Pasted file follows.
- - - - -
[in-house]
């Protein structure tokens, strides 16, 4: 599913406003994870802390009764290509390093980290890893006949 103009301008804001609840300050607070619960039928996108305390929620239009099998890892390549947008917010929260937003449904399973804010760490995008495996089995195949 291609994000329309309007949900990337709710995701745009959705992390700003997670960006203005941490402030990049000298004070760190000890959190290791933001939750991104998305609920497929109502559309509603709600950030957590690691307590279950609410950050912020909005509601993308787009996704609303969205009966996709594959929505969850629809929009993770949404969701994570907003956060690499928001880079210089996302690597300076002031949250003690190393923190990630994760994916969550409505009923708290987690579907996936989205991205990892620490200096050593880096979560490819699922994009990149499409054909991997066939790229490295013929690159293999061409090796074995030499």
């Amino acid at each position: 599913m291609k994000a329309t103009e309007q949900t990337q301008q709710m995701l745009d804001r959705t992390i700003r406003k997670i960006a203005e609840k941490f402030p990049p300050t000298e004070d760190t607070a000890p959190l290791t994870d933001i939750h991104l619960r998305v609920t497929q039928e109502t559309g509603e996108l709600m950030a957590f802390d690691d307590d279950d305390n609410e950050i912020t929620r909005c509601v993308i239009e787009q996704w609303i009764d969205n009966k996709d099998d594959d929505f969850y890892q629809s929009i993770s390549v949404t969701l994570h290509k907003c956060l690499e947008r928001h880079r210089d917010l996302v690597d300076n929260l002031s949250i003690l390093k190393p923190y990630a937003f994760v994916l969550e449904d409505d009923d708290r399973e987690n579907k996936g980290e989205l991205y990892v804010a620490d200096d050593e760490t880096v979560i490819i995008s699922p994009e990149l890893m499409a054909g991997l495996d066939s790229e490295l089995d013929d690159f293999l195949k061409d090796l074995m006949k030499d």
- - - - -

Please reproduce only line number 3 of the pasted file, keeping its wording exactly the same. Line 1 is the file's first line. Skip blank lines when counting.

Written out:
């Amino acid at each position: 599913m291609k994000a329309t103009e309007q949900t990337q301008q709710m995701l745009d804001r959705t992390i700003r406003k997670i960006a203005e609840k941490f402030p990049p300050t000298e004070d760190t607070a000890p959190l290791t994870d933001i939750h991104l619960r998305v609920t497929q039928e109502t559309g509603e996108l709600m950030a957590f802390d690691d307590d279950d305390n609410e950050i912020t929620r909005c509601v993308i239009e787009q996704w609303i009764d969205n009966k996709d099998d594959d929505f969850y890892q629809s929009i993770s390549v949404t969701l994570h290509k907003c956060l690499e947008r928001h880079r210089d917010l996302v690597d300076n929260l002031s949250i003690l390093k190393p923190y990630a937003f994760v994916l969550e449904d409505d009923d708290r399973e987690n579907k996936g980290e989205l991205y990892v804010a620490d200096d050593e760490t880096v979560i490819i995008s699922p994009e990149l890893m499409a054909g991997l495996d066939s790229e490295l089995d013929d690159f293999l195949k061409d090796l074995m006949k030499d």